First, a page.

The Indubitable Dweeb
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December 2, 2010

26th Runner-Up Again

So Mikey Cunningham of The Hours fame was judging the NPR 3-Minute Fiction contest a couple months back. The rules were simple. Start a story with the line, “Some people swore that the house was haunted,” and end it with the line, “Nothing was ever the same again after that.” Don’t exceed 600 words and if you win, your entry will be read aloud the FM radio! Like Little Orphan Annie!

I entered a subtle little tale of teenage machismo and abandoned farmhouses. And guess what? Mikey didn’t like it. I lost. Actually, I’ll give myself some credit. I’m pretty sure I just missed the cut of the top 25 runners-up. That fact isn’t exactly confirmed by Carl Kasell, but I’m going to operate under the notion. And if 27th is good enough for the Maldives, then it’s good enough for me.

I thought of tucking the story away in a drawer and pulling it out on rainy Sundays to provide myself with a good windowsill weep, because what else am I gonna do, send it to the Paris Review? Postage to France is expensive! Then I remembered I have a blog and so I might as well share it in the style that is popular with the youth of today. That is, blogically (check Urban Dictionary for me, cause that’s gotta be something the kids say). So here you go. A very short story.

Oh yeah, and after reading it, read this real life tale that was uncovered a few weeks after my fictional one hit the bottom of Ira Glass’s trash can. Disturbing and creepy to say the least.


Some people swore that the house was haunted. Mark thought haunted wouldn’t fly. Poltergeists were subtle, and the time for subtle had passed. We needed raving. Bleeding. A sweaty lunatic with a painty maul.

Kelly had a girl’s name, but he insisted that back when men were men, they were called Kelly. Lesley. Marion.

“Sue?” asked Mark.

“Sure. Song about it, isn’t there?”

I drove. Always. Hand on the tuner. In search of night music. Not dark exactly, but something that stalked.

“This works,” Mark said.

“Whatever.” Kelly rolled down the window and I could smell the stuff they sprayed to kill mosquitoes. It was a summer of puddles, the summer that was supposed to matter.

We pulled up, noticed that Byron’s place had nylon siding and a sofa on the porch.

“Making crystal in the bathtub, I bet.”

I shook my head, but Mark probably wasn’t far off. I poked the horn, just enough to announce our presence.

Byron was out immediately, screen door snapping behind him. Kelly ducked down to hide his face and I motioned to the back seat.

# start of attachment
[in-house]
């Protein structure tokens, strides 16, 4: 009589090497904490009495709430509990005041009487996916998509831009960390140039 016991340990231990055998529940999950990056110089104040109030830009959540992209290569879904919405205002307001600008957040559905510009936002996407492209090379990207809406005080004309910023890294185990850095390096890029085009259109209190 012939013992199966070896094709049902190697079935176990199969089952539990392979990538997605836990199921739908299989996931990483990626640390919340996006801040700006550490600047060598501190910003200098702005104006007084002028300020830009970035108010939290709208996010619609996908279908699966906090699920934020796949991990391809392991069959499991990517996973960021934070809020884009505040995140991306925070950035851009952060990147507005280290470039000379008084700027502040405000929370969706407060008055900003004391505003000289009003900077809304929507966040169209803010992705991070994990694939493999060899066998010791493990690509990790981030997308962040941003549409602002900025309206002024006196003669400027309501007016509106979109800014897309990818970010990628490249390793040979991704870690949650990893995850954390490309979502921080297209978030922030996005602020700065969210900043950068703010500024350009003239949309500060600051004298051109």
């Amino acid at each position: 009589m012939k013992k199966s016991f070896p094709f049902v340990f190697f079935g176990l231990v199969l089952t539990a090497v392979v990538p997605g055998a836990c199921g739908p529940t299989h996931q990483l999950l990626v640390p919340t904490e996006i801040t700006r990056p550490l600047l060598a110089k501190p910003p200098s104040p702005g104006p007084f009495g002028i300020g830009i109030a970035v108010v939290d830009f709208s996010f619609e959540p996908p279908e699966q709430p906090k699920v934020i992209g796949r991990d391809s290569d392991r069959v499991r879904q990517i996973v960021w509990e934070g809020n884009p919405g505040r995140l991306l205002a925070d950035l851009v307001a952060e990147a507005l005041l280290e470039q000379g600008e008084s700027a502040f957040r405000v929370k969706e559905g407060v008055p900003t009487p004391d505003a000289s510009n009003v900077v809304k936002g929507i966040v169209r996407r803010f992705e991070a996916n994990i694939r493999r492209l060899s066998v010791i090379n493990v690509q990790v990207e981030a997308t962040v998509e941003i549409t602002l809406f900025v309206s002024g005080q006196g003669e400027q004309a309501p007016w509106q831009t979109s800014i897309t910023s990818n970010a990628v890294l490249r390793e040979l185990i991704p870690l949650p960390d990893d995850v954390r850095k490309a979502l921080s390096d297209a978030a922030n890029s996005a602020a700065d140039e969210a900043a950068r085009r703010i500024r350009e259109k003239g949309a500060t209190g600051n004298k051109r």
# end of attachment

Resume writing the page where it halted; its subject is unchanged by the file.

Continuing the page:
We’d gone about half a mile when Byron acknowledged it was Kelly sitting shotgun. “Not hittin’ that party, are we?”

“Bingo.” Mark was enjoying this all too much.

“You gonna shoot me? Drop me in a ditch?”

“Something like that.”

It still puzzles me. Why accept the ride in the first place? He knew our loyalties.

Kelly finally said something. “No one’s gonna kill you.”

“Should I even try to mount a defense?”

“Ever been to the old Covington farm?” I asked.

“Sure. Empty silo. Good for acoustics.”

“James Taylor of Jersey?” Mark teased. “Girls find them romantic? Silos?”

“We never did anything. But that doesn’t matter, does it?”

It didn’t. Not now. “Know the story of the Covingtons?” I asked.

“Farmers. Long time ago. What’s to know?”

“Pig farmers. Kids were probably eight and ten when they were killed in a car accident. Dad was driving. Mom had distracted him. People thought the pair would turn to booze. They didn’t. They just stopped. Everything. Went down to the cellar, closed the door. Pigs slowly starved. Some went cannibal. When relatives showed up, they found a farm littered with carcasses. They opened the cellar—”

“—and found farmer and wife dead, still holding hands,” Byron said. “I’ve heard this type of story before.”

As the road switched from asphalt to gravel, I thought of campfires.

“That’s not it at all,” I told him. “They found them alive, but only barely. They’d chained themselves to pipes, so even if they wanted to escape, they couldn’t. And they couldn’t hold hands cause they made sure the chains were just short enough so they couldn’t touch. Punishment, I guess.”

Hanging branches swatted at the windshield. We were close.

Kelly stayed in the car. Said this was never his idea. “Friends are there to do the things you can’t,” Mark told him more than once.

Had Byron made a run for it, this would have been the moment. But he’d seen Mark in Gym. Knew what those legs were capable of. I was in front. In back, Mark, wearing the chain like a boxer’s belt. He gave it a shake, a ghostly rattle.

“Sue in there?”

“Jesus, no,” Mark said. “Think we’d do this to a girl?”

“Thought you’d be faithful to the story.”

I opened the front door. Glass and cheap ceramics decorated the floor. This is where kids came to break things. I flicked on my headlamp and stepped inside.

Nothing was ever the same again after that.

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